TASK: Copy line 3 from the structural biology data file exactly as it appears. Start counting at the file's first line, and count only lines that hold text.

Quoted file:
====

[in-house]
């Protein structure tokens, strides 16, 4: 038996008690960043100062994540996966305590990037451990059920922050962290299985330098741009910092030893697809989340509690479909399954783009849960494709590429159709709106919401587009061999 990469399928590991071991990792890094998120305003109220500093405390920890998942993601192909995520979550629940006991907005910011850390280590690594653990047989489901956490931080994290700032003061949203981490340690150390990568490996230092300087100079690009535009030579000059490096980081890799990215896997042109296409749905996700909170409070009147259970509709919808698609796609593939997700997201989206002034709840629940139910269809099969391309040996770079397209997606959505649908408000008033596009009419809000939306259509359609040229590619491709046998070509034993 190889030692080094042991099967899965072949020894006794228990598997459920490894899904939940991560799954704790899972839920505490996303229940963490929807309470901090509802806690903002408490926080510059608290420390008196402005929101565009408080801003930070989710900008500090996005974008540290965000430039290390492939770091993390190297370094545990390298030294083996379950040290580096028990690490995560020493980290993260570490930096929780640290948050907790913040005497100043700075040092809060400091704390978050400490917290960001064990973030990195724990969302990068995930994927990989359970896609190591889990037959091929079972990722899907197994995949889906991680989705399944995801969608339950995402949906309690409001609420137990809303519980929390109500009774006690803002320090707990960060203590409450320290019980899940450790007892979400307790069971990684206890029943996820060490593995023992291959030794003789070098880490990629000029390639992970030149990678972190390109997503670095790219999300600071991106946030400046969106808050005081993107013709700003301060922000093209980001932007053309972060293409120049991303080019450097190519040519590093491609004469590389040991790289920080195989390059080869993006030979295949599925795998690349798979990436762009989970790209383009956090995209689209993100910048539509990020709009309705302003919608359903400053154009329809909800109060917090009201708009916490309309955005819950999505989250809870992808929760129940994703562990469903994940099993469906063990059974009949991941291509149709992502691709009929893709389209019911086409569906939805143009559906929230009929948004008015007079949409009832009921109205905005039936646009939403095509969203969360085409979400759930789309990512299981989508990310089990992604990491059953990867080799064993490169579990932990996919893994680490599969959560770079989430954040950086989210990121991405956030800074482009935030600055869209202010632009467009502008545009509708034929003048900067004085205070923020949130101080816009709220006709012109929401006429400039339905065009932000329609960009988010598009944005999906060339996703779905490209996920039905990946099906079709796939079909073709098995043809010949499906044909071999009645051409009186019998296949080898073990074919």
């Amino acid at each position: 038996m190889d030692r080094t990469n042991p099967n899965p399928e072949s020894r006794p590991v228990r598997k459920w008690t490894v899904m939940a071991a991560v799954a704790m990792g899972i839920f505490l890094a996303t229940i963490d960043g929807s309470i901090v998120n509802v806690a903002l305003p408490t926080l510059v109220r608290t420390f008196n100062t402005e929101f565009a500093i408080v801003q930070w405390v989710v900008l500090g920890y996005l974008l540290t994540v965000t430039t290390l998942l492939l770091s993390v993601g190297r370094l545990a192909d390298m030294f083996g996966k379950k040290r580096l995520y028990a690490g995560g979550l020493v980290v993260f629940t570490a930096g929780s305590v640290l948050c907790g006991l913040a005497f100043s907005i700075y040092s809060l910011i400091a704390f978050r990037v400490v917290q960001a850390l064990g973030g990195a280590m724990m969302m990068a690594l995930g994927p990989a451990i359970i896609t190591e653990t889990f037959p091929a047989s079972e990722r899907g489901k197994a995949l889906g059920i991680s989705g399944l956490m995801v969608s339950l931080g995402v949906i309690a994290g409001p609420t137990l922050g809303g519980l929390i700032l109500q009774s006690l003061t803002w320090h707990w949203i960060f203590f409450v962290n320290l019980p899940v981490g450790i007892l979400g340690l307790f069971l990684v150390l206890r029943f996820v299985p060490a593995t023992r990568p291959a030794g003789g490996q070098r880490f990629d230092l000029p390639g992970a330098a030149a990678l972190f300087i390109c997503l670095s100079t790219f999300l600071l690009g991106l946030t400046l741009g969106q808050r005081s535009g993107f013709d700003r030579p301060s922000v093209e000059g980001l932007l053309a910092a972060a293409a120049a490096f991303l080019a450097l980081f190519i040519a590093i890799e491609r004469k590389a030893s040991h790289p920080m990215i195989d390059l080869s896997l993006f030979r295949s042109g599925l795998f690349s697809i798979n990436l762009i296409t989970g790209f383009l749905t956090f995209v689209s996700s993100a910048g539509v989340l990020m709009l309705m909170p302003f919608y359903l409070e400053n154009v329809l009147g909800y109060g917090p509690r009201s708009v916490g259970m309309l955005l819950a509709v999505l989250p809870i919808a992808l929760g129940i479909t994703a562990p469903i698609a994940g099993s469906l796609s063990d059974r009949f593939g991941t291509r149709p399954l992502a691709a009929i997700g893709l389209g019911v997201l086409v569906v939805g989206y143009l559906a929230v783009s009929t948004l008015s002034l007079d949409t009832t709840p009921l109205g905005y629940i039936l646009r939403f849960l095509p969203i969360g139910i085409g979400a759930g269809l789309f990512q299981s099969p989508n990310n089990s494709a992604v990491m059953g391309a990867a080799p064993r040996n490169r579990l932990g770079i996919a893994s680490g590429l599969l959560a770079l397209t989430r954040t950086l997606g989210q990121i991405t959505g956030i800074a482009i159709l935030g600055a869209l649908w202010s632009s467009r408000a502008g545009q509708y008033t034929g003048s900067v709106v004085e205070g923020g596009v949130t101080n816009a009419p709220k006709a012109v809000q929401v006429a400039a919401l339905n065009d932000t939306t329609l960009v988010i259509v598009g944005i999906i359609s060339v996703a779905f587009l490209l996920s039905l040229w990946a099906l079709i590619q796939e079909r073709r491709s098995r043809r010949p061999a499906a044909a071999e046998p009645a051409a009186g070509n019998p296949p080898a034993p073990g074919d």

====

């Amino acid at each position: 038996m190889d030692r080094t990469n042991p099967n899965p399928e072949s020894r006794p590991v228990r598997k459920w008690t490894v899904m939940a071991a991560v799954a704790m990792g899972i839920f505490l890094a996303t229940i963490d960043g929807s309470i901090v998120n509802v806690a903002l305003p408490t926080l510059v109220r608290t420390f008196n100062t402005e929101f565009a500093i408080v801003q930070w405390v989710v900008l500090g920890y996005l974008l540290t994540v965000t430039t290390l998942l492939l770091s993390v993601g190297r370094l545990a192909d390298m030294f083996g996966k379950k040290r580096l995520y028990a690490g995560g979550l020493v980290v993260f629940t570490a930096g929780s305590v640290l948050c907790g006991l913040a005497f100043s907005i700075y040092s809060l910011i400091a704390f978050r990037v400490v917290q960001a850390l064990g973030g990195a280590m724990m969302m990068a690594l995930g994927p990989a451990i359970i896609t190591e653990t889990f037959p091929a047989s079972e990722r899907g489901k197994a995949l889906g059920i991680s989705g399944l956490m995801v969608s339950l931080g995402v949906i309690a994290g409001p609420t137990l922050g809303g519980l929390i700032l109500q009774s006690l003061t803002w320090h707990w949203i960060f203590f409450v962290n320290l019980p899940v981490g450790i007892l979400g340690l307790f069971l990684v150390l206890r029943f996820v299985p060490a593995t023992r990568p291959a030794g003789g490996q070098r880490f990629d230092l000029p390639g992970a330098a030149a990678l972190f300087i390109c997503l670095s100079t790219f999300l600071l690009g991106l946030t400046l741009g969106q808050r005081s535009g993107f013709d700003r030579p301060s922000v093209e000059g980001l932007l053309a910092a972060a293409a120049a490096f991303l080019a450097l980081f190519i040519a590093i890799e491609r004469k590389a030893s040991h790289p920080m990215i195989d390059l080869s896997l993006f030979r295949s042109g599925l795998f690349s697809i798979n990436l762009i296409t989970g790209f383009l749905t956090f995209v689209s996700s993100a910048g539509v989340l990020m709009l309705m909170p302003f919608y359903l409070e400053n154009v329809l009147g909800y109060g917090p509690r009201s708009v916490g259970m309309l955005l819950a509709v999505l989250p809870i919808a992808l929760g129940i479909t994703a562990p469903i698609a994940g099993s469906l796609s063990d059974r009949f593939g991941t291509r149709p399954l992502a691709a009929i997700g893709l389209g019911v997201l086409v569906v939805g989206y143009l559906a929230v783009s009929t948004l008015s002034l007079d949409t009832t709840p009921l109205g905005y629940i039936l646009r939403f849960l095509p969203i969360g139910i085409g979400a759930g269809l789309f990512q299981s099969p989508n990310n089990s494709a992604v990491m059953g391309a990867a080799p064993r040996n490169r579990l932990g770079i996919a893994s680490g590429l599969l959560a770079l397209t989430r954040t950086l997606g989210q990121i991405t959505g956030i800074a482009i159709l935030g600055a869209l649908w202010s632009s467009r408000a502008g545009q509708y008033t034929g003048s900067v709106v004085e205070g923020g596009v949130t101080n816009a009419p709220k006709a012109v809000q929401v006429a400039a919401l339905n065009d932000t939306t329609l960009v988010i259509v598009g944005i999906i359609s060339v996703a779905f587009l490209l996920s039905l040229w990946a099906l079709i590619q796939e079909r073709r491709s098995r043809r010949p061999a499906a044909a071999e046998p009645a051409a009186g070509n019998p296949p080898a034993p073990g074919d």